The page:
May 3, 2013; Boston, MA, USA; New York Knicks guard/forward Iman Shumpert (21) scores during the fourth quarter in game six of the first round of the 2013 NBA Playoffs against the Boston Celtics at TD Garden. The New York Knicks won 88-80. Mandatory Credit: Greg M. Cooper-USA TODAY Sports
The New York Knicks have loaded themselves up this year with guards. They have three point guards (though one may start at shooting guard) and three shooting guards. Though logic would dictate that it may be tough for all of these guards to get consistent playing time, one that should is Iman Shumpert.
Shumpert has come a long way since playing some horrible point guard under D’antoni as a rookie. Now many believe Shumpert has turned from a young prospect to a young NBA player on the path to realizing his potential.
As a shooter, Shumpert just needs to stay out of the paint until he makes some real improvement. He was a below average shooter in and around the paint. He didn’t take too many shots around the paint but the most common place he shot the ball overall, at the rim, he was 36/88 (41%) from there. The league average from that close is a little over 50%.
From three, however, Shumpert was very good last season. He was a 40% shooter in three of the five areas from beyond the arc including shooting 46% (18/39) from the right wing and 44% (14/32) from the left corner. He became a real weapon for the Knicks offense as the season waned last year and every Knicks fan remembers his barrage of threes late in the third quarter against the Pacers in game six. In a pick and roll based offense where spreading the floor is a must, Shumpert is about as good an option as any Knicks player to hang out from three and keep the paint from getting clogged.
As a defender, Shumpert wasn’t as good defending his position as he was the year before but that can be partially explained by both him coming back too early from ACL surgery (he didn’t look right for the first month or so) and playing small forward for the first time.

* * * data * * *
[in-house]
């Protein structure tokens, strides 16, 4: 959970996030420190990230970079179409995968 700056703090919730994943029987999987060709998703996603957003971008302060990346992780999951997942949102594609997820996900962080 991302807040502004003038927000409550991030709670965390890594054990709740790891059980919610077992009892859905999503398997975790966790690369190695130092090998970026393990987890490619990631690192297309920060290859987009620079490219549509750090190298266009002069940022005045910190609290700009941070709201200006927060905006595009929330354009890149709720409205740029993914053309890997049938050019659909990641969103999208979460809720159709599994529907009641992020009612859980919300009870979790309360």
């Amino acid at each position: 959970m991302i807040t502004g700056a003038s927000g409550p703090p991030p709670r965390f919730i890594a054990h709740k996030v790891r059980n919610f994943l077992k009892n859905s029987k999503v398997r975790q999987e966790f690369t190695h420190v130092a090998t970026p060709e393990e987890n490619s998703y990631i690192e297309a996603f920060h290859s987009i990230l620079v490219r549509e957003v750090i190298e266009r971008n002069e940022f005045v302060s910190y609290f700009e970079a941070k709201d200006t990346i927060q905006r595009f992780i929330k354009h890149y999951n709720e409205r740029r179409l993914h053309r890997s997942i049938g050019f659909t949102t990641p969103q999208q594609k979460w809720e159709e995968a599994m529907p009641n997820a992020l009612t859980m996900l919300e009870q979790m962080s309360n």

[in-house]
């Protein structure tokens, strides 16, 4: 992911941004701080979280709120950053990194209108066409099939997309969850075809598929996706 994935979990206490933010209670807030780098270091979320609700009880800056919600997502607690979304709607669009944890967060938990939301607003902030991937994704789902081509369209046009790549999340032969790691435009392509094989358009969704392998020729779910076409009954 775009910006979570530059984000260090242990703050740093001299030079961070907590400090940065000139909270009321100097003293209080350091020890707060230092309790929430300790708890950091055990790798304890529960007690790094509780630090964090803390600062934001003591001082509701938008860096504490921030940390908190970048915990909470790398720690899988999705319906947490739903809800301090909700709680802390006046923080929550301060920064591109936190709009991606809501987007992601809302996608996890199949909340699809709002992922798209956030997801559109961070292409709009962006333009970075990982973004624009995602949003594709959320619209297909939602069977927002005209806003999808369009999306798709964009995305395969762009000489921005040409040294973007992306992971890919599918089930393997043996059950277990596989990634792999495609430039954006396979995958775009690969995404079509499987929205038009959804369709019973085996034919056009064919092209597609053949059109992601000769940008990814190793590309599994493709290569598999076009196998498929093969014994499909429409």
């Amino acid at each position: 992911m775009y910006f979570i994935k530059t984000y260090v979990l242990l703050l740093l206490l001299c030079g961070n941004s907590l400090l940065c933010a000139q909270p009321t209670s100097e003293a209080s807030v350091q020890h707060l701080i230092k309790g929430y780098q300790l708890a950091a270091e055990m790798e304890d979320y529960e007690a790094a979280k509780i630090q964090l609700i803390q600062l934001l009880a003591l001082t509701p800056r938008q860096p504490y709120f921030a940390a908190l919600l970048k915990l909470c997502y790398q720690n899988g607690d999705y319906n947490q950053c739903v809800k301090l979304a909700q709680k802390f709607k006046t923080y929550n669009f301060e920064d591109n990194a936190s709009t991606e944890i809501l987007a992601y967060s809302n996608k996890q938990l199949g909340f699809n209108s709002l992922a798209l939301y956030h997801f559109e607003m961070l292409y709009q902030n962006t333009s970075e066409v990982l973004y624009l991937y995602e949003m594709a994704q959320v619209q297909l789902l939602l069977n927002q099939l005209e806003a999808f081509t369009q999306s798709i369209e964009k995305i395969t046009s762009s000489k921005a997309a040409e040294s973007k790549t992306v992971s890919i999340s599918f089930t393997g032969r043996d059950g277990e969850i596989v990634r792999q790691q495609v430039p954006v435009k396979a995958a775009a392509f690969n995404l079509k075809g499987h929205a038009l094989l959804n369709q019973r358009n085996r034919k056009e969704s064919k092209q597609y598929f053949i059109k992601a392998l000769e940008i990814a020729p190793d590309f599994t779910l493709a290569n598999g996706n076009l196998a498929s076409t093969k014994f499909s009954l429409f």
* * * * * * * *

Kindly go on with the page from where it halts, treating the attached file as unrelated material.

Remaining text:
Shumpert’s defensive rating was a mediocre 106 last year but that was actually an improvement compared to the 108 defensive rating for the team when Shumpert wasn’t on the floor. He held opposing shooting guards to a 15.0 PER (average) and small forwards at 16.1 (slightly above average) last year. With a whole offseason to get his knee fully healthy and better prepare himself for guarding bigger players though, Shumpert should see his defense return to the high levels we all saw from him as a rookie.
If the Knicks continue to keep Anthony at the power forward (the most logical thing to do) then Shumpert’s competitors for that starting wing spot are Tim Hardaway Jr, JR Smith, and Metta World Peace. Assuming JR keeps his sixth man role that leaves Hardaway JR and MWP. Hardaway is not only a rookie but one that many have serious questions about flourishing in the NBA. Even if he gets real time this year it is highly unlikely he starts many games this season.
That leaves World Peace. MWP was a better shooter than Shumpert from all areas from the rim to long range two point jump shots. He is almost just as bad from 3-15 feet though, where neither is valid shooting option. From three though, Shumpert’s 40% 3P% is far superior to MWP’s 34% from three. As stated before, the Knicks wings needs to be snipers from three to allow the offense to work well and Shumpert is clearly the better option there.
MWP was slightly better last year at defending small forwards, holding them to a 15.0 PER but actually defended power forwards better (13.7 PER). When factoring in Shumpert’s health issues last year, the fact that he is still improving, and that MWP clearly on the decline it is not outlandish to assume Shumpert will be flat out better defender next year.
Outside of Tyson Chandler and Carmelo Anthony, none of the Knicks should be a slam dunk to get a starting spot next year but when compared to the other options, Iman Shumpert looks to be the best option at one of the starting wings next year.